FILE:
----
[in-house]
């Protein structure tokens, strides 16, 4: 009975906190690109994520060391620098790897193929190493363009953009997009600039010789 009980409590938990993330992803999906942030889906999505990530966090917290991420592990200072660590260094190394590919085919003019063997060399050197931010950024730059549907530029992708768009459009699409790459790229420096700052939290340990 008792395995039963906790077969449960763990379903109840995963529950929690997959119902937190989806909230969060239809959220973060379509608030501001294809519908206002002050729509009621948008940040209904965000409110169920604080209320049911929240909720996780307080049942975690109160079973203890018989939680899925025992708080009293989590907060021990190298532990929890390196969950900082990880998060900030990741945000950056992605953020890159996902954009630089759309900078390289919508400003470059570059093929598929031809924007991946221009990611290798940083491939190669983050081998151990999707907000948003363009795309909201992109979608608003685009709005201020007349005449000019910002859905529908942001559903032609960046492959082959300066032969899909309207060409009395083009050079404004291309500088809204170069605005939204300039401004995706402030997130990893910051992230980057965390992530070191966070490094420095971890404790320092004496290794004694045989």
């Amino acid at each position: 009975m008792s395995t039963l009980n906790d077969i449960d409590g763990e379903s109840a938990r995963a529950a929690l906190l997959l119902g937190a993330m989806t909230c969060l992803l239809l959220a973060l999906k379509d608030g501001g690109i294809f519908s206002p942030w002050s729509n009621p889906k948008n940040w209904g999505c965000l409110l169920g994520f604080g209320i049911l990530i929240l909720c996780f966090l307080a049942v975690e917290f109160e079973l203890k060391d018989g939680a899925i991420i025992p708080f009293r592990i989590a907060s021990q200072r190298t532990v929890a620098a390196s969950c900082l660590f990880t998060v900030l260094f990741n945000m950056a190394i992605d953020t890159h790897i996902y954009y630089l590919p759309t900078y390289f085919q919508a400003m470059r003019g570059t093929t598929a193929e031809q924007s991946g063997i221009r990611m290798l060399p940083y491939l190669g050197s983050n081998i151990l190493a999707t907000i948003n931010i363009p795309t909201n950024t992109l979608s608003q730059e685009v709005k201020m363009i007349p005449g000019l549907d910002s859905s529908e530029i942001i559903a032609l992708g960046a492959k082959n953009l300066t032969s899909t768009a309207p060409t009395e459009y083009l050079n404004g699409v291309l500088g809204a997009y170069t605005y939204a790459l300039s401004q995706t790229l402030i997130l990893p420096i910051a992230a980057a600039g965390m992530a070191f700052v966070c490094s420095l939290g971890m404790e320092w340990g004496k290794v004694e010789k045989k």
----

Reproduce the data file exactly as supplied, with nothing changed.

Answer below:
[in-house]
């Protein structure tokens, strides 16, 4: 009975906190690109994520060391620098790897193929190493363009953009997009600039010789 009980409590938990993330992803999906942030889906999505990530966090917290991420592990200072660590260094190394590919085919003019063997060399050197931010950024730059549907530029992708768009459009699409790459790229420096700052939290340990 008792395995039963906790077969449960763990379903109840995963529950929690997959119902937190989806909230969060239809959220973060379509608030501001294809519908206002002050729509009621948008940040209904965000409110169920604080209320049911929240909720996780307080049942975690109160079973203890018989939680899925025992708080009293989590907060021990190298532990929890390196969950900082990880998060900030990741945000950056992605953020890159996902954009630089759309900078390289919508400003470059570059093929598929031809924007991946221009990611290798940083491939190669983050081998151990999707907000948003363009795309909201992109979608608003685009709005201020007349005449000019910002859905529908942001559903032609960046492959082959300066032969899909309207060409009395083009050079404004291309500088809204170069605005939204300039401004995706402030997130990893910051992230980057965390992530070191966070490094420095971890404790320092004496290794004694045989």
């Amino acid at each position: 009975m008792s395995t039963l009980n906790d077969i449960d409590g763990e379903s109840a938990r995963a529950a929690l906190l997959l119902g937190a993330m989806t909230c969060l992803l239809l959220a973060l999906k379509d608030g501001g690109i294809f519908s206002p942030w002050s729509n009621p889906k948008n940040w209904g999505c965000l409110l169920g994520f604080g209320i049911l990530i929240l909720c996780f966090l307080a049942v975690e917290f109160e079973l203890k060391d018989g939680a899925i991420i025992p708080f009293r592990i989590a907060s021990q200072r190298t532990v929890a620098a390196s969950c900082l660590f990880t998060v900030l260094f990741n945000m950056a190394i992605d953020t890159h790897i996902y954009y630089l590919p759309t900078y390289f085919q919508a400003m470059r003019g570059t093929t598929a193929e031809q924007s991946g063997i221009r990611m290798l060399p940083y491939l190669g050197s983050n081998i151990l190493a999707t907000i948003n931010i363009p795309t909201n950024t992109l979608s608003q730059e685009v709005k201020m363009i007349p005449g000019l549907d910002s859905s529908e530029i942001i559903a032609l992708g960046a492959k082959n953009l300066t032969s899909t768009a309207p060409t009395e459009y083009l050079n404004g699409v291309l500088g809204a997009y170069t605005y939204a790459l300039s401004q995706t790229l402030i997130l990893p420096i910051a992230a980057a600039g965390m992530a070191f700052v966070c490094s420095l939290g971890m404790e320092w340990g004496k290794v004694e010789k045989k």